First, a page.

CARROT Fit App Review

So CARROT is essentially the GLaDOS of to-do lists.  I decided to download both the to-do list and their new CARROT Fit, a very snarky fitness app along the same vein.  I have a lot of thoughts and feelings about the app.

It begins by asking you to enter your weight.  It first guesses you at 600+ pounds.  Har har.  You enter your actual weight and her response is “LOL”.  For some reason, the male avatar options are Male, Gentleman and Brony while the female or other avatar options include Female, Sheep and Brick Wall.  CARROT mocks you if you choose anything other than generic Male or Female–the Brony is an instant Game Over.  Both the Male and Female avatars are very fat.  They pant and sweat a lot.

CARROT tells you if you use the module to lose weight, she’ll be pleased.  But if you “blimp up”, she’ll be upset.  Okay, CARROT, let’s do this.

I went into the profile, and the Profile Bot asked me to enter my name.  He then informed me that it was a silly name, and asked if I’d rather CARROT call me Derpy McChub.  No thanks.  It doesn’t let you set a weight goal until you reach Level 5.  I’m going to guess it will use your progress at that point to determine how long your goal will take.  Fair enough.

So I proceeded to the 7 Minutes in Hell portion of the app– the actual workout. Each exercise has a cute proprietary name, such as The Iron Throne, a wall squat (in which she instructs you to make a smug face like Jeoffrey.  Ha). You’re instructed to hold for a certain amount of time and to repeat within a 30-second window, followed by 10 seconds of cool down before the next exercise.

CARROT chatters at you while you exercise, and she honestly made me laugh out loud.  (Spoiler: she initially says you’ll be Twerking for the next exercise, but then–oh, there’s a mouse, do the step ups on the chair instead!  The mouse has rabies, step up faster!) She did call me Chubby Human a time or two and made comments that insinuated that I was probably tired or feeling like an old man in the Can’t Get Ups (sit ups that reference the Help I’ve Fallen commercials). I cracked a solid sweat.  I didn’t feel like there were as many direct “fat = bad” messages during the workout.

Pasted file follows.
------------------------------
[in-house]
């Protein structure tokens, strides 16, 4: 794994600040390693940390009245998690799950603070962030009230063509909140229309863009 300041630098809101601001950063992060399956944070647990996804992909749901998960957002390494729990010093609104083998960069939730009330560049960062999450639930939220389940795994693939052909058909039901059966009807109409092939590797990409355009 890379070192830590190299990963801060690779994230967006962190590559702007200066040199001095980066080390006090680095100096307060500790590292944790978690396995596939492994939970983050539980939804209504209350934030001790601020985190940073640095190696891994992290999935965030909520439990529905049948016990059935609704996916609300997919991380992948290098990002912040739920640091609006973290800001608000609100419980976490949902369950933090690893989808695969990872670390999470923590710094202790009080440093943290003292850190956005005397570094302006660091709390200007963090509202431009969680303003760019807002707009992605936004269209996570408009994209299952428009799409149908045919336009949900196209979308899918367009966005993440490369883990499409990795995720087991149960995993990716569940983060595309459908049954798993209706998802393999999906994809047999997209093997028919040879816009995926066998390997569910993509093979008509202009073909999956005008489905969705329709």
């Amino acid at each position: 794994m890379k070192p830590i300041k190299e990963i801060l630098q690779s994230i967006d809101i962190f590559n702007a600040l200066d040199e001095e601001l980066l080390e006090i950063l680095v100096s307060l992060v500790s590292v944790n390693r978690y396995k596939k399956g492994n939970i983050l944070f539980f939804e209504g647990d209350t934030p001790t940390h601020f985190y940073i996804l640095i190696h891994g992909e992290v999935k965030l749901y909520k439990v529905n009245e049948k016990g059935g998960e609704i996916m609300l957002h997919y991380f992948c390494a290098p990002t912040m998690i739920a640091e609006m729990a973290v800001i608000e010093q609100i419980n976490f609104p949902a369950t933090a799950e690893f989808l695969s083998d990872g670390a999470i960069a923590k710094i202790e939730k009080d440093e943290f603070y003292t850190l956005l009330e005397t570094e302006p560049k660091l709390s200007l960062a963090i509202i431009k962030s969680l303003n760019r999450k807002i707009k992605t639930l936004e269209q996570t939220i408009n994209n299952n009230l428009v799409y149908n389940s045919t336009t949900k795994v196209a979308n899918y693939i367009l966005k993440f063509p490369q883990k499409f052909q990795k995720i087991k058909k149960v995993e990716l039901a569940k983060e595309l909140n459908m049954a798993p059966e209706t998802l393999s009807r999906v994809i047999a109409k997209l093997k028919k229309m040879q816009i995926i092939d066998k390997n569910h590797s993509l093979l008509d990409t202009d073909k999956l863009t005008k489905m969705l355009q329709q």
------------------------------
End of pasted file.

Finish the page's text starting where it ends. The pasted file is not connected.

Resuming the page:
The exercises would likely be too difficult for some. I altered a few a tiny bit to suit my ability. For folks with joint elbow, wrist and knee troubles, this may be a no-go. It requires squats, wall squats, push-ups and step-ups, among others.  For people who are generally pretty fit, these bodyweight/calisthenic exercises probably aren’t going to be a huge challenge.  This is more a “Couch to 5K” type of app–it’s intended for people looking for a starting point for everyday exercising.  Seven minutes isn’t a huge time commitment and these exercises can be done nearly anywhere–CARROT suggests you have handy a wall, a chair and a bucket to puke in, should you need it.

So brass tacks: would I recommend this app? If you are triggered by negative body talk or easily deflated by negative reinforcement, this app is not for you. The avatars are definitely offensive. This app tracks and charts your weight, requiring weigh-ins.

Tentatively, I’ll say I like it for myself. I will continue to review it as I use it.  For me, the negative reinforcement isn’t strong enough to really make me feel defeated–and I am definitely a positive reinforcement kinda gal.  I kind of love to hate CARROT.

What are your thoughts?

3 responses to “CARROT Fit App Review”

  1. I dunno man… on one hand, snark is funny. On the other hand I don’t need anybody being mad because my period made me “blimp up”.
    The guided exercises sound interesting. Right now I’m using a combination of a FitBit and MyFitnessPal. I’ll have to check this out.

    1. I purposely added a higher weight to see what she would say. She has a “Mood Swing”–which is to say that everything goes red and her greetings are less friendly–but doesn’t comment directly on the weight. That’s a good feature, I think. You also don’t have any requirements about how often you weigh in. She will occasionally pester you to do a weigh-in, but there doesn’t seem to be any penalty if you don’t.

  2. A few months on, what are your thoughts?

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